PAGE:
Visit: Berkeley RSS Feeds
Visit: UC Berkeley on Google Video
More Sites :
- University of California at Berkeley
- Massachusetts Institute of Technology
- Tufts University
- Stanford University
- Yale University
- University of Notre Dame
- Carnegie Mellon University
- University of Washington
- Johns Hopkins University
- New York University
- Berklee College of Music
- Vanderbilt University
- Gresham College
- Open University (United Kingdom)
- Utah Valley State College
- Utah State University
A Great site Education-Portal Your guide to undergraduate degrees, graduate degrees, career education and online degree programs
Download free courses & lectures from some of the world’s leading universities, including Stanford, Yale, Berkeley, MIT, Oxford, Harvard and others.
Humanities & Social Sciences
- Architecture Studio: Building in Landscapes (Video) - iTunes - Jan Wampler, MIT
- Foundations of American Cyberculture - iTunes - Feed - Greg Niemeyer, UC Berkeley
- Heritage and Cultural Informatics - MP3s, Ian Anderson, University of Glasgow
- Introduction to Nonviolence - iTunes - Feed - Michael Nagler, UC Berkeley
- American Economic History - iTunes - Feed - Stream - J. Bradford Delong, UC Berkeley
- Economic Geography of the Industrial World - iTunes - Feed - MP3s - Richard Walker, UC Berkeley.
- Financial Markets - Download Course - Robert Shiller, Yale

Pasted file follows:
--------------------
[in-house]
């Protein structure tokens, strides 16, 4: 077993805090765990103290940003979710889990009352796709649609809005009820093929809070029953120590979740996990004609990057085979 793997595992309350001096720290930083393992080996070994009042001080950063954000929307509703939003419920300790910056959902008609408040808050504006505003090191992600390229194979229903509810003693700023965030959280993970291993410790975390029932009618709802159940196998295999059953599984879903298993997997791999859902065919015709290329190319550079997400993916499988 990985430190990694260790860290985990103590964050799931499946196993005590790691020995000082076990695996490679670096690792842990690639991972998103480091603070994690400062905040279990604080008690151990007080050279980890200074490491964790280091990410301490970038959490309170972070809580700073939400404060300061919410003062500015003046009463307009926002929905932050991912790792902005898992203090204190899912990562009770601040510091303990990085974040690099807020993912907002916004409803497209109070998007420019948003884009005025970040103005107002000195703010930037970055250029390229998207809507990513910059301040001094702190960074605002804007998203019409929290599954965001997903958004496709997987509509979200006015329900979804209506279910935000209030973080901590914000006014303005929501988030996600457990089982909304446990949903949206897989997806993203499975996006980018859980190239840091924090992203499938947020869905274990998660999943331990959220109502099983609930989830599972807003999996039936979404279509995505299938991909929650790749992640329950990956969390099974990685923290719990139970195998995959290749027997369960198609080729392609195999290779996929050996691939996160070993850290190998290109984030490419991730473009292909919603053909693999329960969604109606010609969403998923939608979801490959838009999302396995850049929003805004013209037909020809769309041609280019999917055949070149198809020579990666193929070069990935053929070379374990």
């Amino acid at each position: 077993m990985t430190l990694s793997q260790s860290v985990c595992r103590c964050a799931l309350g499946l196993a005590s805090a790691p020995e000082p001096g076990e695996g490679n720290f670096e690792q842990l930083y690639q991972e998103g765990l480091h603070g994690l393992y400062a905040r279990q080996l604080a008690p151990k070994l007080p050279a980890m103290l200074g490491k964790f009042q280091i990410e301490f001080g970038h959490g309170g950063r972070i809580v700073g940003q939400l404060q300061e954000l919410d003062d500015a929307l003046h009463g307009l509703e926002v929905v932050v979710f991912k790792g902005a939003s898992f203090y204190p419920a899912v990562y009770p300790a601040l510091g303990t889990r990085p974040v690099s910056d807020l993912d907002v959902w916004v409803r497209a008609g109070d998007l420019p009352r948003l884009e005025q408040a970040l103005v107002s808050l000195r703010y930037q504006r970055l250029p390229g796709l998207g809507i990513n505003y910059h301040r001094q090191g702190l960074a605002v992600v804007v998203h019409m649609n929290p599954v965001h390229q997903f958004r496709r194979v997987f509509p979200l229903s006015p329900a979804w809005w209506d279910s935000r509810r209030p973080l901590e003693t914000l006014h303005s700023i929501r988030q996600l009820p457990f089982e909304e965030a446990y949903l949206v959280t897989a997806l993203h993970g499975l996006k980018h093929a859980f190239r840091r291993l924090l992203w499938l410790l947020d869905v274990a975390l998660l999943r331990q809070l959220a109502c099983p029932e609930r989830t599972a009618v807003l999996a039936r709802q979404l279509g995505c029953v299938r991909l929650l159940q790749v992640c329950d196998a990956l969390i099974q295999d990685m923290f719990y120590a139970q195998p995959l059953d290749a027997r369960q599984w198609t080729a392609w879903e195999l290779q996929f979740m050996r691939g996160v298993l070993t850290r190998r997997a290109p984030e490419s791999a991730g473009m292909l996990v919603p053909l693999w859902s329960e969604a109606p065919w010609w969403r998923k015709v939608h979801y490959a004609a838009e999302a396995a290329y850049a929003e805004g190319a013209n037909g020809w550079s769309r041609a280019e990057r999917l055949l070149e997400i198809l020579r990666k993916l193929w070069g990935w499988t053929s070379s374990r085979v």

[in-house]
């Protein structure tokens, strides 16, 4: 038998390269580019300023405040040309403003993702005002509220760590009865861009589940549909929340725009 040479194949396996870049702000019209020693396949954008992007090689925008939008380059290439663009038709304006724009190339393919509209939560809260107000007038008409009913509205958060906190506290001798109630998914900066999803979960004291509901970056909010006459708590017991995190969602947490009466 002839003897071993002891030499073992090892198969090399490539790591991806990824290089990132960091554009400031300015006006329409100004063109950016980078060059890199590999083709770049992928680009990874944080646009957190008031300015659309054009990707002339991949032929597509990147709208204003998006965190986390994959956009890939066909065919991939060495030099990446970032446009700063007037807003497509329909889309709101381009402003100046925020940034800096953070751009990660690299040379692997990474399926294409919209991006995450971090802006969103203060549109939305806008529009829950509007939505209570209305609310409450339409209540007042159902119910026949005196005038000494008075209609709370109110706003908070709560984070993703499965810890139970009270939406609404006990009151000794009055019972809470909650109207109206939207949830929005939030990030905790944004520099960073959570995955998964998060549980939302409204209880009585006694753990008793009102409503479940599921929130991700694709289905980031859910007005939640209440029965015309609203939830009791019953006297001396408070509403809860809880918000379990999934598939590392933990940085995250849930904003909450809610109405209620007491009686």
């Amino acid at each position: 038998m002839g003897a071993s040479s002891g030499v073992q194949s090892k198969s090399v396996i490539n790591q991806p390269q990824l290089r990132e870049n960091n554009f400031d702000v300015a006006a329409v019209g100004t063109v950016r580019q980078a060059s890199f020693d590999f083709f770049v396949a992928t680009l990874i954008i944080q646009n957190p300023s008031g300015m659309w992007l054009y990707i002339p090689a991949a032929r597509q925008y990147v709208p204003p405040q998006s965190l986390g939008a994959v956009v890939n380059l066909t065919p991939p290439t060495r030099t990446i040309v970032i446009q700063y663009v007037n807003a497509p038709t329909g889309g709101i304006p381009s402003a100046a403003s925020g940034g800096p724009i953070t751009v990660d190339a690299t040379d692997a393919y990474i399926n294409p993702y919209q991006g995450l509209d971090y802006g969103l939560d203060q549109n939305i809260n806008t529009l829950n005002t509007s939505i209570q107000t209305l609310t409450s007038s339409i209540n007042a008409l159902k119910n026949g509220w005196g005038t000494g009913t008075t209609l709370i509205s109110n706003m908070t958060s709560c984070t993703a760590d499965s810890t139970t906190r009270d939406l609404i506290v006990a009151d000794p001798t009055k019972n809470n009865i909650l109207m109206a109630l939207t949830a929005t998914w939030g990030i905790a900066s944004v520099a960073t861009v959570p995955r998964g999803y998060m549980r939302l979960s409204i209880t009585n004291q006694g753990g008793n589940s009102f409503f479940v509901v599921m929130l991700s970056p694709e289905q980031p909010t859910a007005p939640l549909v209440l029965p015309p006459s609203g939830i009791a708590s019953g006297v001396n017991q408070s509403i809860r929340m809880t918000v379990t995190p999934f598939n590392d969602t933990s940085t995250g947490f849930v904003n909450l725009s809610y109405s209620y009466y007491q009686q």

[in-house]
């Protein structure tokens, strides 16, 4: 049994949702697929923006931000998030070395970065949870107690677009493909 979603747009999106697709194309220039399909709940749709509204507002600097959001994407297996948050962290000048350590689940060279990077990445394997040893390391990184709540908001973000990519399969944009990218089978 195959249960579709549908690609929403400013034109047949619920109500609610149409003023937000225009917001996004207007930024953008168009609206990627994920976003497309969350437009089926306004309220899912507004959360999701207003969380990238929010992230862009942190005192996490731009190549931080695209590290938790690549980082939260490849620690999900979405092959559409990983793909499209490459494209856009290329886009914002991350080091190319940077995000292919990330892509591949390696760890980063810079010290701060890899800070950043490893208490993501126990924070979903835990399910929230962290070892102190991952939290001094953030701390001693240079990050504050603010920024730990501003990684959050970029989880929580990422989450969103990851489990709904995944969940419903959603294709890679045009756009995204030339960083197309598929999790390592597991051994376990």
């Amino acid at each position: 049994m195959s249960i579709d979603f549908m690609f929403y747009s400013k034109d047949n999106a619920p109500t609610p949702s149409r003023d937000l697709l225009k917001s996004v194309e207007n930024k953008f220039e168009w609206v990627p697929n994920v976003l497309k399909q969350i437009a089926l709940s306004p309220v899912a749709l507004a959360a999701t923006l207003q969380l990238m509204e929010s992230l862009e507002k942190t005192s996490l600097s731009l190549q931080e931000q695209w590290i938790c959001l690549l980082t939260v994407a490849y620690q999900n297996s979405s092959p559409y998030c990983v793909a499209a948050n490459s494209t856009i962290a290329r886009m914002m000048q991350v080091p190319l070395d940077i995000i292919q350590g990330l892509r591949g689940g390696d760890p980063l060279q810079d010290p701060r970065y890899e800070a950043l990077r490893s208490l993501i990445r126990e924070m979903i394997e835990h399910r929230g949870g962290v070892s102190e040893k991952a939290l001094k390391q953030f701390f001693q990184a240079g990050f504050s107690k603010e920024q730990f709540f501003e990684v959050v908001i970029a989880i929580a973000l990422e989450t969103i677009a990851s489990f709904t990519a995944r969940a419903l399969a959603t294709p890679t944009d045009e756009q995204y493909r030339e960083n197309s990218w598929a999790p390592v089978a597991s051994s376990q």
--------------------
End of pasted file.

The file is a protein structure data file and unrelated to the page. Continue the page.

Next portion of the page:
- Game Theory - Download Course - Ben Polak, Yale
- Macroeconomic Analysis - iTunes - Feed - Steven Wood, UC Berkeley
- Microeconomic Analysis - iTunes - Feed - Gordon Rausser, UC Berkeley
- Money and Banking - Feed - MP3s - Dean Balm, UCLA
- Reading Marx’s Capital - Google Video - David Harvey, City University of New York
- Economic Geography of the Industrial World - iTunes - Richard Walker, UC Berkeley
- Geography of US Presidential Elections - iTunes - YouTube - Martin Lewis, Stanford
- Geography of World Cultures - iTunes - Martin Lewis, Stanford University
- Global Geopolitics - iTunes - Martin Lewis, Stanford University
- Globalization - iTunes - Feed - MP3s - Robert Acker, UC Berkeley
- Natural Resources and Population - iTunes - Feed - Nathan Sayre, UC Berkeley
- World Regions, People and States - iTunes - Feed - Nathan Sayre, UC Berkeley
- African-American History: Modern Freedom Struggle - YouTube - Clay Carson, Stanford
- American Economic History - iTunes - Feed - Stream - J. Bradford Delong, UC Berkeley
- American Environmental and Cultural History - iTunes - Feed - Carolyn Merchant, UC Berkeley
- Colonial and Revolutionary America - iTunesU - Jack Rakove, Stanford
- European Civilization from Renaissance to Present - iTunes - Feed - Thomas Lacquer/Margret Anderson, UC Berkeley
- European Civilization from Renaissance to Present - Feed - Stream - Carla Hesse, UC Berkeley
- France Since 1871 - Download Course - John Merriman, Yale
- Hannibal - iTunes - Patrick Hunt, Stanford.
- Historical Jesus - iTunes - Thomas Sheehan, Stanford University
- History of the International System - iTunes - James Sheehan, Stanford University
- Introduction to Greek History - Download Course - Donald Kagan, Yale